Director of Specialist Business Support
In May last year the FCA published the first of two expected consultation papers on the new consumer duty (CP21/13).
The paper was extremely wide ranging and was directed pretty much at everyone in financial services. In December the FCA published the second consultation paper (CP21/36) summarising the feedback that it received in response to the first consultation paper, and setting out updated proposals on the wording of the new consumer principle together with proposed new rules and guidance.
The ‘cross cutting’ rules set out how firms should act to deliver good outcomes and therefore provide greater clarity on the expectations required. The cross-cutting rules require firms to:
The outcomes relates to the governance of driving good outcomes for the following four key areas
The consultation period closed on 15 February 2022 and the FCA expect to publish final rules by 31 July 2022. An implementation period will run until 30 April 2023, by which time, the FCA expect firms to have fully implemented the Consumer Duty.
How far reaching is it expected to be? Well, if you take the FCA estimate of cost to the industry as some kind of guide, it is expected the total one-off direct costs for firms to comply to be in the range of £688.6m to £2.4bn, and the ongoing annual direct costs to be in the range of £74.0m to £176.2m. Obviously this is a cost that will be shared between the c. 51,000 firms which the FCA regulate. Put another way that’s an average of between approx. £13,500 to £47,000 per firm as a one-off and around £1,450 to £3,450 annually. While appreciating of course some firms will pay much more than others, it does at least give an idea of the scale of work that is needed for some.
Though virtually everyone in financial services is likely to be affected to some degree - not least product providers and platforms, for the purposes of this article I’ll concentrate predominantly on a few of the areas where advisers should perhaps spend time in the run up to the new rules and guidance.
Though I would strongly recommend familiarising yourself with all aspects of the paper, I found one of the most insightful parts of this document were the tables defining what is likely to be consistent and inconsistent when the new rules/guidance comes into play for each of the four key areas. As an example, here is the table produced for product and services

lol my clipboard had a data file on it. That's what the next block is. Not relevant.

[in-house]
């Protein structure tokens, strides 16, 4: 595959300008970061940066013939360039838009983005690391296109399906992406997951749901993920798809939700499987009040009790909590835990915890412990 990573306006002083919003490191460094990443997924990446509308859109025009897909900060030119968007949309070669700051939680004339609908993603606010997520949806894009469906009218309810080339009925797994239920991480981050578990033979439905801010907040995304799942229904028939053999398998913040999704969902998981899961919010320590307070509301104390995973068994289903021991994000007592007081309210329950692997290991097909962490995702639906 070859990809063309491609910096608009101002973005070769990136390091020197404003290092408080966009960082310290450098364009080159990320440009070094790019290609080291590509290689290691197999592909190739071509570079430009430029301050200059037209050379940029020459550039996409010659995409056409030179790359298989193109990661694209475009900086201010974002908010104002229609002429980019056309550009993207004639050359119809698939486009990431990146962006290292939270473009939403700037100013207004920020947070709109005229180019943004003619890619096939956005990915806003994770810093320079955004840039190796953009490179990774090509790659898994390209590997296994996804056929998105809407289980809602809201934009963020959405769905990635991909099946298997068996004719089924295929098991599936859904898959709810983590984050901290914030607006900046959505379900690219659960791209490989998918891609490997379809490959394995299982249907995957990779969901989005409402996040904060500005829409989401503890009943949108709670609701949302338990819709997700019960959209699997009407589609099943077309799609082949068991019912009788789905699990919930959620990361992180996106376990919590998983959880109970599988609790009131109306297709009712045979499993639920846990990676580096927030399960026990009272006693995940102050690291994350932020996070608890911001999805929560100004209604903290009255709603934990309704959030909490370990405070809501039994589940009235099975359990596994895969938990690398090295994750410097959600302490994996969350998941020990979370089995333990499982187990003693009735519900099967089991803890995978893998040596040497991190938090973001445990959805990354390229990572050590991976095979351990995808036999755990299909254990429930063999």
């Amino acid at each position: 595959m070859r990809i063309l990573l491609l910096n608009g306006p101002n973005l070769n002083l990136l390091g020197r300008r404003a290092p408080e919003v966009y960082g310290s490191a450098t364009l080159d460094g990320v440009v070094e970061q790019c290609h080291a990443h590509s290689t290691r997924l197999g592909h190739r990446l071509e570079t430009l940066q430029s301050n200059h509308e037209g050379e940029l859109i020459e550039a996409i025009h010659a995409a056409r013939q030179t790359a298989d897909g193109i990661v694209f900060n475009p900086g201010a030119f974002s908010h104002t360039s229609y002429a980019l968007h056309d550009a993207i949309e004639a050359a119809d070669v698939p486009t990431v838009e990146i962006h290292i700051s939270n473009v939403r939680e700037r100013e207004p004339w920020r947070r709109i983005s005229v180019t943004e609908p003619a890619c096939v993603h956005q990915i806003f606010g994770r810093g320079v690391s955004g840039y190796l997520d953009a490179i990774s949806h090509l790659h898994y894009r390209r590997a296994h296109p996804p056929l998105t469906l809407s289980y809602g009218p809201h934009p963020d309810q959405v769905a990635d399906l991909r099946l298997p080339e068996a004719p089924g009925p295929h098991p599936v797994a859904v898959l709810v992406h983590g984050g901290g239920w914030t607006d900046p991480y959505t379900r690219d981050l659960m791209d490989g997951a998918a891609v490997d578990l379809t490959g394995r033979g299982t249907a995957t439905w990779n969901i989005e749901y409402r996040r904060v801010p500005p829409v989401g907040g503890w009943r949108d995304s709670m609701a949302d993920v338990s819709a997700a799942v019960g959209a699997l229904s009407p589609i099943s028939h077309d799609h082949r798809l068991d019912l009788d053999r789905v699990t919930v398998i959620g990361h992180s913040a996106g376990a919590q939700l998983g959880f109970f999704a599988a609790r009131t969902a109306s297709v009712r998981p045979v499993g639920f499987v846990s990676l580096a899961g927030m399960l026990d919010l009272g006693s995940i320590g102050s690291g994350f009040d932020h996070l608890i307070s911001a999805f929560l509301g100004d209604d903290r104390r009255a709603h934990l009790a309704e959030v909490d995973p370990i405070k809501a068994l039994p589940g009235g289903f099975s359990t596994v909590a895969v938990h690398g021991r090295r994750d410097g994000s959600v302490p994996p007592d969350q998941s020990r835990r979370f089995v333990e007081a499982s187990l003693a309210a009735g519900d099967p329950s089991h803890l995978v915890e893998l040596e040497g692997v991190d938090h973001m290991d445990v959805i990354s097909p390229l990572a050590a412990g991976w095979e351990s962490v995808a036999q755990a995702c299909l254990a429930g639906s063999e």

It’s well worth having a look at these tables in relation to your own proposition. These can be found on pages 204, 214, 227 and 236.
Some of the items in these tables may look familiar to you, as they build on existing rules and guidance. For example, the table reproduced above has some obvious links to PROD. Advice firms should have already embedded these rules into their processes as they were introduced in 2018, though there may still be areas to consider. This is highlighted in section 2.13 which states “Where firms already meet existing rules in relation to, for example product governance, these will usually meet the new requirements we are consulting on under these outcomes……..they should also consider other aspects of the Duty, such as whether their consumer support standards meet the new requirements”.
Another topic that is mentioned extensively throughout the paper is that of vulnerable clients, with the FCA once again quite rightly keen to stress the importance of firms considering the diverse and often unique requirements that need to be considered. Page 58 sets out the analysis of the responses to the earlier consultation, as well as covering FCA proposals. Particular attention is paid to diversity and inclusion. Once again existing guidance is referenced, in particular the finalised guidance paper FG21/1 which was released in February of last year.
One other aspect that is worth highlighting is some aspects of the desired price and value outcome. As a profession there are often commentators who will distil the commentary down to a very simple ‘cheap is good’ type of message. This is most certainly not what the FCA are saying, and nor are they seeking to be a price regulator as has sometimes been mooted. Rather their message is that the price customers pay for products and services should be proportionate to the value. This is hard to argue against. From an adviser fee perspective a few obvious points arise:
Finally, firms need to be aware that under the proposed rules there will be a requirement for a report to be produced and presented to a firm’s board or equivalent governing body on an annual basis. The report would be an assessment of whether the firm is delivering good outcomes for its customers which are consistent with the Consumer Duty. The FCA will use this report to assess a firms compliance with the consumer duty, and they will expect it to be provided upon request.
It has never ceased to amaze me how resilient the advice profession is, despite the numerous challenges it has faced. TCF, RDR & MIFID all had some commentators sounding the death knell of advisers, but it seems to me that the profession is as strong, if not stronger, than it ever was. Every survey you read highlights how much clients value good advice, and what a better financial position clients are in having received advice.
With that in mind I have no doubt that once again advisers will rise to the challenge of the new rules and guidance, with hopefully even more positive outcomes achieved for their clients as a result. One thing is certain though – all of us, advisers, investment houses, product and platform providers, etc must all start to consider the new standards and what is required – this is bringing a radical change and let’s get ahead of the curve.